Pennsylvania Commonwealth Court Deems Natural Expansion Doctrine Inapplicable to Expansion of Nonconforming Recycling Center

January 2015Articles In the Zone

In TGR Warehousing, LLC v. Borough of Berwick Zoning Hearing Board, No. 473 C.D. (Filed: January 9, 2015), the Commonwealth Court of Pennsylvania refused to apply the natural expansion doctrine to permit the operator of a nonconforming recycling center to expand its operations for the storage and transfer of solid municipal waste.

Under the natural expansion doctrine, certain nonconforming uses may be expanded in scope, as a matter of right, to accommodate a business’ increase in magnitude, provided the expansion is over property previously occupied by the owner at the time the ordinance was enacted. See Township of Chartiers v. William H. Martin, Inc., 542 A.2d 985, 988 (Pa. 1988). Generally speaking, a municipality may not prohibit the natural expansion of a nonconforming use. However, the Supreme Court of Pennsylvania has held that a property owner’s right to expand a nonconforming use may be restricted if the proposed use would have an adverse impact on public health, safety and welfare. See Gilfillan's Permit, 140 A. 136, 138 (Pa. 1927); Silver v. Zoning Board of Adjustment, 255 A.2d 506, 507 (Pa. 1969).

In the instant case, the plaintiff, TGR Warehousing, LLC, which operates a nonconforming recycling center in Berwick, Pennsylvania, requested a special exception to expand the recycling center and add a station for the storage and transfer of solid municipal waste. According to TGR, the waste would be stored at the station for a maximum of 72 hours and then transported to a landfill. TGR argued that the enlargement and expansion of its nonconforming structure was permissible under the Borough of Berwick’s Zoning Ordinance and the natural expansion doctrine.

After a hearing, the Borough of Berwick Zoning Hearing Board denied TGR’s application for a special exception, holding that the proposed transfer station would be more objectionable in its operations with the addition of solid waste. The board cited increased noise, fumes and odors as reasons for the denial, holding that the use would be incompatible with the “present character” of the zoning district and the adjoining properties, which include a school and football field. The board also noted that TGR had previously obtained a special exception for a structure expansion and that only one was permissible under the ordinance.

TGR appealed to the trial court, which upheld the Board’s decision. The court rejected TGR’s arguments under the natural expansion doctrine and disagreed that the transfer station would be a natural expansion of an existing, nonconforming use. The court noted that the natural expansion doctrine deals primarily with a change in the volume, rather than the character, of a business’ expansion. The change from “clean recycling materials” to solid municipal waste rendered the natural expansion doctrine inapplicable.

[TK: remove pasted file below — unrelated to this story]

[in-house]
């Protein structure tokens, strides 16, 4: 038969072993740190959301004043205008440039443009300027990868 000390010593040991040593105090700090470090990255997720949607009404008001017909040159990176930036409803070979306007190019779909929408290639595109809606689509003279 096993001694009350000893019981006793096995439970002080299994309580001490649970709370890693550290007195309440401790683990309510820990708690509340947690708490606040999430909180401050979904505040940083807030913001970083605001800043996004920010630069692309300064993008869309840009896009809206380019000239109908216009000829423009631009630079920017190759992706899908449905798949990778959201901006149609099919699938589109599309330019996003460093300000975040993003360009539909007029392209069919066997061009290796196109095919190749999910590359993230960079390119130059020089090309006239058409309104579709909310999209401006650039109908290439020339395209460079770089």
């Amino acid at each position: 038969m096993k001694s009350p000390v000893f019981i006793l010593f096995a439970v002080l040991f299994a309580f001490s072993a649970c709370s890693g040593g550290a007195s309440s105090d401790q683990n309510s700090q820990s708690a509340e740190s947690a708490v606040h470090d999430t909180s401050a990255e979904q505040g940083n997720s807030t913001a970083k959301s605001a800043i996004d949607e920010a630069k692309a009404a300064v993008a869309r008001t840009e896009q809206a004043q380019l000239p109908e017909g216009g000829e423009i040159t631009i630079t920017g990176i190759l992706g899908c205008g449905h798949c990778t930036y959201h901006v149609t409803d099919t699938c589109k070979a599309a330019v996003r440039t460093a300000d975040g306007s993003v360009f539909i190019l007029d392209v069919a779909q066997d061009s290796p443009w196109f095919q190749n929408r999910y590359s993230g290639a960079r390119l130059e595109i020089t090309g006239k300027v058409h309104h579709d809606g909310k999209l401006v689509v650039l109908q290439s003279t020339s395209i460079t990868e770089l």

On appeal to the Commonwealth Court, TGR asserted that the trial court erred in failing to apply the natural expansion doctrine. It noted that the ordinance’s definition of “solid waste facility” includes both recycling facilities and transfer facilities, as well as landfills, and therefore, TGR was not changing the intended use of the property. TGR maintained that the proposed modification was a natural expansion of an existing, nonconforming use under the Chartiers decision.

The Commonwealth Court disagreed, stating that TGR’s reliance on Chartiers was misplaced. In Chartiers, a landfill operator was permitted to increase its daily volume under the natural expansion doctrine where the operator was not “changing the intended use of the property.” See 542 A.2d at 989. Here, according to the court, the change in the type of materials, from clean recyclable materials to solid waste, was dispositive, notwithstanding the definition of the term “solid waste facility” under the ordinance. The board’s determination that the proposed change in use would be incompatible with the adjoining properties and character of the zoning district was not an abuse of discretion, and the board properly found that TGR was not entitled to a second special exception to expand the nonconforming use under Section 906(d) of the ordinance. Therefore, the court refused to overturn the ruling of the trial court.

View the entire issue of In the Zone (pdf)